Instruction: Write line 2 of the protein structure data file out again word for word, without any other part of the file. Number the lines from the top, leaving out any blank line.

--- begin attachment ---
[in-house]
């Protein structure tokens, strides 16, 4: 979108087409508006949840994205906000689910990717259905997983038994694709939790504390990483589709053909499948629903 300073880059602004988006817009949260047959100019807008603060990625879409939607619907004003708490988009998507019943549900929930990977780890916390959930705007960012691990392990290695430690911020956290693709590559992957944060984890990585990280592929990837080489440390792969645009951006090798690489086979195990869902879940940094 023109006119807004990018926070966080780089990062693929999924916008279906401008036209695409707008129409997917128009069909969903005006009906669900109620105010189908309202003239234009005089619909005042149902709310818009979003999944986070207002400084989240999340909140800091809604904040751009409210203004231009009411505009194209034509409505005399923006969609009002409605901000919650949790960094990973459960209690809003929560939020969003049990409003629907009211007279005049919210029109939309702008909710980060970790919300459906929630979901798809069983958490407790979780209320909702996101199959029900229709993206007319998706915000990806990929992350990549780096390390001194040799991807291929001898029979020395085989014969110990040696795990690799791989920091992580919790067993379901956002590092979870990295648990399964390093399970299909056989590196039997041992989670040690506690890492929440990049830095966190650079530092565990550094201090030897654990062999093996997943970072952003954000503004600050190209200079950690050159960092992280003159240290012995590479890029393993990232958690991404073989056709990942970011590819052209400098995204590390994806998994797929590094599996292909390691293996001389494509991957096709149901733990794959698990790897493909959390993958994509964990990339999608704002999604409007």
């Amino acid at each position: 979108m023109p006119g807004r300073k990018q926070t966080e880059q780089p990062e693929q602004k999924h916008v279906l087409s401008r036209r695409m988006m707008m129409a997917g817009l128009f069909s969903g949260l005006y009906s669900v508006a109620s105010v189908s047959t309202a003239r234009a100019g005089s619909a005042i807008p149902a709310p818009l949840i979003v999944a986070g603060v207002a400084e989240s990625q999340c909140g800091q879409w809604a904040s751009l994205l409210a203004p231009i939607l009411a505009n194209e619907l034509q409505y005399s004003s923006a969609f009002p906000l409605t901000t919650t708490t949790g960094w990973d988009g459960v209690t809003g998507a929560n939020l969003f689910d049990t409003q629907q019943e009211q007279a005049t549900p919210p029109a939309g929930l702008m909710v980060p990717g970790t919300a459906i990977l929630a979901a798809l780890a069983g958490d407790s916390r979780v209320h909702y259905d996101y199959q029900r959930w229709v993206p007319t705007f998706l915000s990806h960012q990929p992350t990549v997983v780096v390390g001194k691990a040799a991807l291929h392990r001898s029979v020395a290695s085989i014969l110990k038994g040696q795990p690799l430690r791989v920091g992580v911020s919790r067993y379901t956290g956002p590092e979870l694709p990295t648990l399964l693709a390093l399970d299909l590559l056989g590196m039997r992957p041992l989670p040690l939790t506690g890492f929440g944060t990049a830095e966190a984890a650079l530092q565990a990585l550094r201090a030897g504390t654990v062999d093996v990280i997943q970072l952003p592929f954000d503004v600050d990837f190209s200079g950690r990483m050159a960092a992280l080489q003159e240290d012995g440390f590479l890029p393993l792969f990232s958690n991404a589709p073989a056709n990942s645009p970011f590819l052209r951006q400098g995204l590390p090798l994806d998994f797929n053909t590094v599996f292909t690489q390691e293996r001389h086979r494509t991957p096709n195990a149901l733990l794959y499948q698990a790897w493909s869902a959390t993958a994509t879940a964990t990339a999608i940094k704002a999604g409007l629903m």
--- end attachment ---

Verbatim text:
């Protein structure tokens, strides 16, 4: 979108087409508006949840994205906000689910990717259905997983038994694709939790504390990483589709053909499948629903 300073880059602004988006817009949260047959100019807008603060990625879409939607619907004003708490988009998507019943549900929930990977780890916390959930705007960012691990392990290695430690911020956290693709590559992957944060984890990585990280592929990837080489440390792969645009951006090798690489086979195990869902879940940094 023109006119807004990018926070966080780089990062693929999924916008279906401008036209695409707008129409997917128009069909969903005006009906669900109620105010189908309202003239234009005089619909005042149902709310818009979003999944986070207002400084989240999340909140800091809604904040751009409210203004231009009411505009194209034509409505005399923006969609009002409605901000919650949790960094990973459960209690809003929560939020969003049990409003629907009211007279005049919210029109939309702008909710980060970790919300459906929630979901798809069983958490407790979780209320909702996101199959029900229709993206007319998706915000990806990929992350990549780096390390001194040799991807291929001898029979020395085989014969110990040696795990690799791989920091992580919790067993379901956002590092979870990295648990399964390093399970299909056989590196039997041992989670040690506690890492929440990049830095966190650079530092565990550094201090030897654990062999093996997943970072952003954000503004600050190209200079950690050159960092992280003159240290012995590479890029393993990232958690991404073989056709990942970011590819052209400098995204590390994806998994797929590094599996292909390691293996001389494509991957096709149901733990794959698990790897493909959390993958994509964990990339999608704002999604409007």